Cowpea also known as Vigna unguiculata, is a widely grown legume crop in developing countries of Africa, Northern and North-eastern regions of Brazil, Latin America, and Asia due to their highly nutritive value at low cost.109,110 Cowpea (Vigna unguiculata), also known as black eye pea is a legume of African origin.111 The plant is used in measles, smallpox, adenitis, and sores. Decoction or soup is used in infections of the liver and spleen, intestinal colic, leucorrhoea, and urinary discharges.112 Vigna unguiculata has become a part of the human diet in African countries because, a high amount of protein (23%), carbohydrates (56%) and fibres (4%) are found in it that can fulfil the human essential amino acid requirements when complemented with cereals.113 The little leaves and immature pods are used as vegetables. Up to 1.7% of pregnant women reported using Vigna unguiculata as a vegetable in their diet. Vigna unguiculata shoots and leaves contain various minerals but it is rich in potassium, calcium, magnesium and phosphorus in good amounts.114 It also contains iron, zinc, sodium, manganese, copper and selenium in small amounts.114 Vigna unguiculata contains a rich amount of Vitamin A & C and also contains a good amount of vitamin B6, thiamin, riboflavin, niacin, pantothenic and a small amount of folate.114 The iron requirement during pregnancy increases and with cassava leaves as a source of iron, red blood cell formation in mother and child is enhanced thereby preventing anaemia which can endanger their lives. Vitamin C has also been found to enhance the absorption of non-haem iron by pregnant women.3 This accounts for the 32% use amongst pregnant women as a blood tonic. Again, because of these nutrients provided by cowpeas, it becomes extremely important and valuable mainly for pregnant women whose nutrient requirements are on the rise. This research confirmed the appropriateness of pregnant women (7.3%) eating bean leaf for its nutritional benefits. The plant also contains a higher content of three flavonoid aglycons: quercetin, kaempferol, and isorhamnetin.115 These compounds have high antioxidant activities that can promote general well-being and hence account for their usage in 47.1% of pregnant women for their ability to provide good health and vitality.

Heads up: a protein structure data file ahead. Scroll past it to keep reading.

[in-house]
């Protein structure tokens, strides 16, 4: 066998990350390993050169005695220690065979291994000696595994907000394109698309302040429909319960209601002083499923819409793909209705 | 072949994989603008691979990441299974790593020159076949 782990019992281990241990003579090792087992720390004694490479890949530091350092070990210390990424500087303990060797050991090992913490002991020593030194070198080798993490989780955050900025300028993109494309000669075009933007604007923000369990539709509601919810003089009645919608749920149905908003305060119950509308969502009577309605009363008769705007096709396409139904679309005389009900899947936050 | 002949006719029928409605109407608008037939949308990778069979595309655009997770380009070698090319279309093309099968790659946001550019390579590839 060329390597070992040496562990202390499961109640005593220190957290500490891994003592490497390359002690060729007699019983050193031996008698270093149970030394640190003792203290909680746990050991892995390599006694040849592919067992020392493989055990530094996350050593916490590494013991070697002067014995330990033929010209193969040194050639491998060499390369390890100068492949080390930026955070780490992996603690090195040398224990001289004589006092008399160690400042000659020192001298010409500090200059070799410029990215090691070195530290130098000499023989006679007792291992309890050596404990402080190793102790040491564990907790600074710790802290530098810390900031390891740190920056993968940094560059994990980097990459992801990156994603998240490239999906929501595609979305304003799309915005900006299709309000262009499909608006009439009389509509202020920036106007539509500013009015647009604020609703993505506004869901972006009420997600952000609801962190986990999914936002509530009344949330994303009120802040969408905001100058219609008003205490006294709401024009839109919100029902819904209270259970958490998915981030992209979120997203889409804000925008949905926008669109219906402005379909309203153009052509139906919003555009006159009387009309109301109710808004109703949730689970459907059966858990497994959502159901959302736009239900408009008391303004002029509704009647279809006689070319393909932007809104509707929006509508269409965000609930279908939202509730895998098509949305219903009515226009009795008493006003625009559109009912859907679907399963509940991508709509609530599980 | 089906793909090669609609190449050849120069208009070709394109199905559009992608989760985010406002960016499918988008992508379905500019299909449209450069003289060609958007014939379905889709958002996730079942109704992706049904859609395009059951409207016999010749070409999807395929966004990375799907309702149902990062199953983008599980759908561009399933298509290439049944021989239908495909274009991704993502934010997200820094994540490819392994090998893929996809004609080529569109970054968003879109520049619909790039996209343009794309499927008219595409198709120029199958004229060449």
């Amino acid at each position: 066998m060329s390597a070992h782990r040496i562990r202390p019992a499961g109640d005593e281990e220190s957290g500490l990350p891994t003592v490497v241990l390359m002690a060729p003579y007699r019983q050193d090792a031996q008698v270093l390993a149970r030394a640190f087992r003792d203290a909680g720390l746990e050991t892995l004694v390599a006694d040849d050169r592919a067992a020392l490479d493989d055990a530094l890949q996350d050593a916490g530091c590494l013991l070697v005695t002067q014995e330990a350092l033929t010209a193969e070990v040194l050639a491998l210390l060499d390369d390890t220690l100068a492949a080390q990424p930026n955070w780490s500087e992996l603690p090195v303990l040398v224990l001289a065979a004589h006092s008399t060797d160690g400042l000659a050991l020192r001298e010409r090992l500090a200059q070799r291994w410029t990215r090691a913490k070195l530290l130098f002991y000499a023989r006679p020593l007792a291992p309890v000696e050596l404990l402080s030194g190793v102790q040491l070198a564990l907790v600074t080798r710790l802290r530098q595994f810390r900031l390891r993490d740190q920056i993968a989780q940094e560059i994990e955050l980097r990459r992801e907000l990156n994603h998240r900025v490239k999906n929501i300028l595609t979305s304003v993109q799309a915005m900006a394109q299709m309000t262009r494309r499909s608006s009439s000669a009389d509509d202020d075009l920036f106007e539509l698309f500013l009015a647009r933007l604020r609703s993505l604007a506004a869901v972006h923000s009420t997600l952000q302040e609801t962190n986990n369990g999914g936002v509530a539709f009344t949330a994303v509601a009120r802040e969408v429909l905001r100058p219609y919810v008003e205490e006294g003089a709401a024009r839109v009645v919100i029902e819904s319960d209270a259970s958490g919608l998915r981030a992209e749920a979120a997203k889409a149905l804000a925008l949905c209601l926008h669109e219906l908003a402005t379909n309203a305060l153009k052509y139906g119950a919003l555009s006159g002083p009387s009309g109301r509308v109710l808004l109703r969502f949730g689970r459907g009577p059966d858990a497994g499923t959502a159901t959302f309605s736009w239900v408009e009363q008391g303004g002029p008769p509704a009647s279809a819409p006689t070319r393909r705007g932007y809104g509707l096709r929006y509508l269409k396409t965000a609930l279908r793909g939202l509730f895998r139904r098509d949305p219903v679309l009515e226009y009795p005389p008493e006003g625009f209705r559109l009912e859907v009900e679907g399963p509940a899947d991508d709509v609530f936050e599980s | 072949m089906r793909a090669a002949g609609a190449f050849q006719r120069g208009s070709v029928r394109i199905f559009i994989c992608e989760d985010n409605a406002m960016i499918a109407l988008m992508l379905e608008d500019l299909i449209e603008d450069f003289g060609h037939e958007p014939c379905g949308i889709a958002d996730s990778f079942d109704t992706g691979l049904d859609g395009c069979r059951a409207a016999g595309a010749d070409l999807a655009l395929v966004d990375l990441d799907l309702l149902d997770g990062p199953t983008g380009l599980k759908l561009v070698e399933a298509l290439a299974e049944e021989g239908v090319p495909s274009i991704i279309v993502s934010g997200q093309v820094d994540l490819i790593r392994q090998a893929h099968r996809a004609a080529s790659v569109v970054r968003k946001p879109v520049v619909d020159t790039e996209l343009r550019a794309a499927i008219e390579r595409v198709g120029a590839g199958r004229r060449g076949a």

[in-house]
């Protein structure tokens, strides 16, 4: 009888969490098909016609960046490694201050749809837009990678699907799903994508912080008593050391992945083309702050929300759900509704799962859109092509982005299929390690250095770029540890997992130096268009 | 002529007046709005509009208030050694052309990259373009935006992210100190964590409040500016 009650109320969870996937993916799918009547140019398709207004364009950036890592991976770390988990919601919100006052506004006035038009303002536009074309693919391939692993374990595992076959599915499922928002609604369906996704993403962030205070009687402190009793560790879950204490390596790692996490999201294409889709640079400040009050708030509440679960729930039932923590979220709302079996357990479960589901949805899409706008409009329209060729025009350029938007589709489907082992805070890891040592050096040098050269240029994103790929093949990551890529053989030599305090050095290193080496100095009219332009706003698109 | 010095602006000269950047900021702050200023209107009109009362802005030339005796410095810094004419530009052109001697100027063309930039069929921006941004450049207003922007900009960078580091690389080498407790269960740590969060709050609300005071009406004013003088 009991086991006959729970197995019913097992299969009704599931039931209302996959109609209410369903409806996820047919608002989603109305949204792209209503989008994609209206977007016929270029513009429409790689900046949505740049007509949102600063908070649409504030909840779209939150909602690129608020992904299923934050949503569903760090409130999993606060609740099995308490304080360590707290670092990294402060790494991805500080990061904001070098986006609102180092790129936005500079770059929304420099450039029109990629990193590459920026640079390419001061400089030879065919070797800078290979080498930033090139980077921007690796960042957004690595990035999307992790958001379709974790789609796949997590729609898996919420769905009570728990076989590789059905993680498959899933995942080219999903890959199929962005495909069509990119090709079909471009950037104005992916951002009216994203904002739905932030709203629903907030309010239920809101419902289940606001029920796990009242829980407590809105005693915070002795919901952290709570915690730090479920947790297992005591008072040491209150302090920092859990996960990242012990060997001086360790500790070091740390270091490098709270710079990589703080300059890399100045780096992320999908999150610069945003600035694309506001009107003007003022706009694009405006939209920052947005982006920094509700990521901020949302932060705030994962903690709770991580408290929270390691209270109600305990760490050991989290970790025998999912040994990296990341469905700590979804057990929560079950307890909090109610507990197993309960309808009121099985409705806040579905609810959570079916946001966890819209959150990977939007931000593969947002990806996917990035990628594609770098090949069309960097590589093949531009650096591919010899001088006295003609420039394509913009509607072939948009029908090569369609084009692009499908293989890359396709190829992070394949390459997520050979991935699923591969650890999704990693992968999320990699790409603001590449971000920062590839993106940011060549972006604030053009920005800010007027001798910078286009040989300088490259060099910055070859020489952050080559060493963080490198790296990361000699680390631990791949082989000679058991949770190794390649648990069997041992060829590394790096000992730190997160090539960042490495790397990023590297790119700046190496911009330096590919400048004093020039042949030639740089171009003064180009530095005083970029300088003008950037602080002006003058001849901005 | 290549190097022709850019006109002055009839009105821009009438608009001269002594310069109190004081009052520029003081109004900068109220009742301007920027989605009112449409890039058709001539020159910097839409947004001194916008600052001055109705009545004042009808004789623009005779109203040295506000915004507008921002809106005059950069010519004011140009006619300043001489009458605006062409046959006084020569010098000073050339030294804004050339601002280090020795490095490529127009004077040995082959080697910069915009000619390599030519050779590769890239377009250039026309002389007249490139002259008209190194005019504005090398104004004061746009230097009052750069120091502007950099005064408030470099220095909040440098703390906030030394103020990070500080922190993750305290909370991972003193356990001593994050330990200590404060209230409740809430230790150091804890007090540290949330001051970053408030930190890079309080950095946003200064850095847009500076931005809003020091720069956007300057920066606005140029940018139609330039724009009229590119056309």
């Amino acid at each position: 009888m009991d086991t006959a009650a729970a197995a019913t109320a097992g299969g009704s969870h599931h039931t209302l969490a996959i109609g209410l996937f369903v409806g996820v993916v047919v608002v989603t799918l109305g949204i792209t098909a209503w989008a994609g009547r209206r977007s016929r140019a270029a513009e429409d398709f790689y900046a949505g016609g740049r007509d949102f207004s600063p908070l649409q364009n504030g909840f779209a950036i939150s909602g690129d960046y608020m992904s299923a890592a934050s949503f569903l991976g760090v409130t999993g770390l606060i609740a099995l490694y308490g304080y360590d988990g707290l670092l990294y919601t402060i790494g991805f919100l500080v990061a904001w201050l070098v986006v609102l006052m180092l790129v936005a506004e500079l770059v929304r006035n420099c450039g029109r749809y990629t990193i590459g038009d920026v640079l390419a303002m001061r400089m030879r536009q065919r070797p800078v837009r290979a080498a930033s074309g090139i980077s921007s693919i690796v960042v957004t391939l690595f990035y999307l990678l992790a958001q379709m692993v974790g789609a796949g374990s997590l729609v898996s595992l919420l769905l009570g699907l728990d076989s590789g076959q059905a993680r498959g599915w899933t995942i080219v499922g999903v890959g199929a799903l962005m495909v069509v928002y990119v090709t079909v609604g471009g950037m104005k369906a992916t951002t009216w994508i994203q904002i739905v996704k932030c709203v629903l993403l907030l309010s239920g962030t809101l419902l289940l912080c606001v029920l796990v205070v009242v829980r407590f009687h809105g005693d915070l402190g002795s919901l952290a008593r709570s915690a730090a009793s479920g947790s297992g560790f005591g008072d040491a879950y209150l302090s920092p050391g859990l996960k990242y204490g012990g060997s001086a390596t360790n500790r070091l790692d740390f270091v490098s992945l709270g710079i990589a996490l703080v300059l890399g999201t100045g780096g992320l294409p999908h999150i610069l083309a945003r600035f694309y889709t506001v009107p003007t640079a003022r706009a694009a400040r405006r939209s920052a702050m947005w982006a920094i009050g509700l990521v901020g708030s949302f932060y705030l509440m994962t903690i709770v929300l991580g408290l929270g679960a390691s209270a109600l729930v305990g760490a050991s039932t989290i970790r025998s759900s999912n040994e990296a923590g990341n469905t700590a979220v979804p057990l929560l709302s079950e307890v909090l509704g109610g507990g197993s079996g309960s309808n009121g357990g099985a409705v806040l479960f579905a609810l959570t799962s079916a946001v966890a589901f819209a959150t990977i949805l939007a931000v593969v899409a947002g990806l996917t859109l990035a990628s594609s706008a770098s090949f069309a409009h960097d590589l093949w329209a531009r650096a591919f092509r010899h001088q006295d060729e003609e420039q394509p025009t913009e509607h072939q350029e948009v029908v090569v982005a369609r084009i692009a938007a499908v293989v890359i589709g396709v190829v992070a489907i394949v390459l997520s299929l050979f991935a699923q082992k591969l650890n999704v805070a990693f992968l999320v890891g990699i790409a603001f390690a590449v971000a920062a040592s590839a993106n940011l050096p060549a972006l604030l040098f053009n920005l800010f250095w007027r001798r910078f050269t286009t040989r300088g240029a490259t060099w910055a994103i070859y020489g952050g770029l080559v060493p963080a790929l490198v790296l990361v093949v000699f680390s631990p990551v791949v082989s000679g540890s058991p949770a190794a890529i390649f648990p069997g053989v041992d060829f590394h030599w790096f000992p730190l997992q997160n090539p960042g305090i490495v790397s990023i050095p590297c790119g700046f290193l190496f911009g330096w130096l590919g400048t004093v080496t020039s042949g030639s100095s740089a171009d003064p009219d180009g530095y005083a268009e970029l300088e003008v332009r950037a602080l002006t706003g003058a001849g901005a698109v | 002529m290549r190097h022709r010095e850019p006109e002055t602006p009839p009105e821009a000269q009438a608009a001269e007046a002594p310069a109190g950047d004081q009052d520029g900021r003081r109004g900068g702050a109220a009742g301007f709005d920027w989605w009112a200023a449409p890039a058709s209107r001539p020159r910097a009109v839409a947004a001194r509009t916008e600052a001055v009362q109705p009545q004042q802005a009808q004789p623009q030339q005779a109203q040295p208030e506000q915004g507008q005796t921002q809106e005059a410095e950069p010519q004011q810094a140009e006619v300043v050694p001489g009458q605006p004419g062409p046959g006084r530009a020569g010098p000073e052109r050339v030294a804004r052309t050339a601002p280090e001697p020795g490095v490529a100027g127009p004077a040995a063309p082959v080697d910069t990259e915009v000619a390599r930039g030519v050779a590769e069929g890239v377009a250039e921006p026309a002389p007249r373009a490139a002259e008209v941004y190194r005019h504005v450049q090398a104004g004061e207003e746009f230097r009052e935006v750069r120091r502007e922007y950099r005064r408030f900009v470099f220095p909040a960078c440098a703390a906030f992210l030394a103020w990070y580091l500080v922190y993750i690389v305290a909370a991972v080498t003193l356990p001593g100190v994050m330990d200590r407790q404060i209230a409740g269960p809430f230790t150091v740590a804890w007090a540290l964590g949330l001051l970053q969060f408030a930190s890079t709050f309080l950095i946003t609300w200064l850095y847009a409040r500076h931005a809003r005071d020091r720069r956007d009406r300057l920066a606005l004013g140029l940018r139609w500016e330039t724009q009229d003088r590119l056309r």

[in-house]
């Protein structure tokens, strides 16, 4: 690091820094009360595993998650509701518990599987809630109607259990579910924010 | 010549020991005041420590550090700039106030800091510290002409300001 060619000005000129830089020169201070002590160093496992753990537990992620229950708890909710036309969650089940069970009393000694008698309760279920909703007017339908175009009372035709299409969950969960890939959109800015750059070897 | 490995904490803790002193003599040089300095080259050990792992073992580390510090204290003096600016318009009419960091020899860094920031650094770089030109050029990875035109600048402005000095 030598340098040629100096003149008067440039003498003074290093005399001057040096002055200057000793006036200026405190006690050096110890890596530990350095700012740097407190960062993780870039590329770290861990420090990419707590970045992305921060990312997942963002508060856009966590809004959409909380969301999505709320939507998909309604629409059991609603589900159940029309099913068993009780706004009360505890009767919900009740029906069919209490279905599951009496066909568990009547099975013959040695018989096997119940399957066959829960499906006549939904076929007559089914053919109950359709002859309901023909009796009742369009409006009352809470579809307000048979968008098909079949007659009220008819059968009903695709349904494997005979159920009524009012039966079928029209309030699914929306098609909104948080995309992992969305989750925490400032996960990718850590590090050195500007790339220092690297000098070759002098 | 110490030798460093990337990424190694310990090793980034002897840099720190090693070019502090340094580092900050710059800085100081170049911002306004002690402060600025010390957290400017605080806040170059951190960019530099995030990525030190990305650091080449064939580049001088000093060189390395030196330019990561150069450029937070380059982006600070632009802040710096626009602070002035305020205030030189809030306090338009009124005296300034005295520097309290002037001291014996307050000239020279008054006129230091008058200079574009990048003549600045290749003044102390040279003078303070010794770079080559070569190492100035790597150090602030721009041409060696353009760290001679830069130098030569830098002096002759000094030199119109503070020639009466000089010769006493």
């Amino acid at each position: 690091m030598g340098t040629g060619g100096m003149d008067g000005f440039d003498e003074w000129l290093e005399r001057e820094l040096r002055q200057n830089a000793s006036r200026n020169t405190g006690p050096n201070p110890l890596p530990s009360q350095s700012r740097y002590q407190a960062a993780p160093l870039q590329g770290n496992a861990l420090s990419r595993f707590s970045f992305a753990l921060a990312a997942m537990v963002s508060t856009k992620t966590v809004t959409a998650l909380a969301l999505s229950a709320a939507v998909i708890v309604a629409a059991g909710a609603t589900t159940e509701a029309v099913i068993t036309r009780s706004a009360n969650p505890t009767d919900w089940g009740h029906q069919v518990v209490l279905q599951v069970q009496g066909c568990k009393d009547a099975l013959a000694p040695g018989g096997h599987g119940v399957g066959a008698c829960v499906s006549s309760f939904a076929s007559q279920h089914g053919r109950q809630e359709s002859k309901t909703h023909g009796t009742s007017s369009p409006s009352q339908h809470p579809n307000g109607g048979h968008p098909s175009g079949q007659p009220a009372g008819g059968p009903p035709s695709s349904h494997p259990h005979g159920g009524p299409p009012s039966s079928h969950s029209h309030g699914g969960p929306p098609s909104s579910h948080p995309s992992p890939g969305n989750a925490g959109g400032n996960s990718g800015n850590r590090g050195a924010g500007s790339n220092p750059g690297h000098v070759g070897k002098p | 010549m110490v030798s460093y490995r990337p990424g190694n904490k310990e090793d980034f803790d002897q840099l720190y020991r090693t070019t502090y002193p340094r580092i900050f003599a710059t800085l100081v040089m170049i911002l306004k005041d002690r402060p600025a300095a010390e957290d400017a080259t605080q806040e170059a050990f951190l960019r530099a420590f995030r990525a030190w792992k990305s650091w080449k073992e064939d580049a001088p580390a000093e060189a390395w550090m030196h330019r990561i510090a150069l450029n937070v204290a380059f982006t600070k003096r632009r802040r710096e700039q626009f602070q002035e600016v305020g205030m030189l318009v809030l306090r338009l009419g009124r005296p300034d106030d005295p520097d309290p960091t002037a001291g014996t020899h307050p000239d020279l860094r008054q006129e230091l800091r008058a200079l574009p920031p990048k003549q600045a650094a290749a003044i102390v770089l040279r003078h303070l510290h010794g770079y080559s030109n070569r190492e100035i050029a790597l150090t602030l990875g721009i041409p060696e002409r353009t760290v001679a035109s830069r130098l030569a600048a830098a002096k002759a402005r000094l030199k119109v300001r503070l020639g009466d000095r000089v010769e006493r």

Baobab leaves (Adansonia digitata)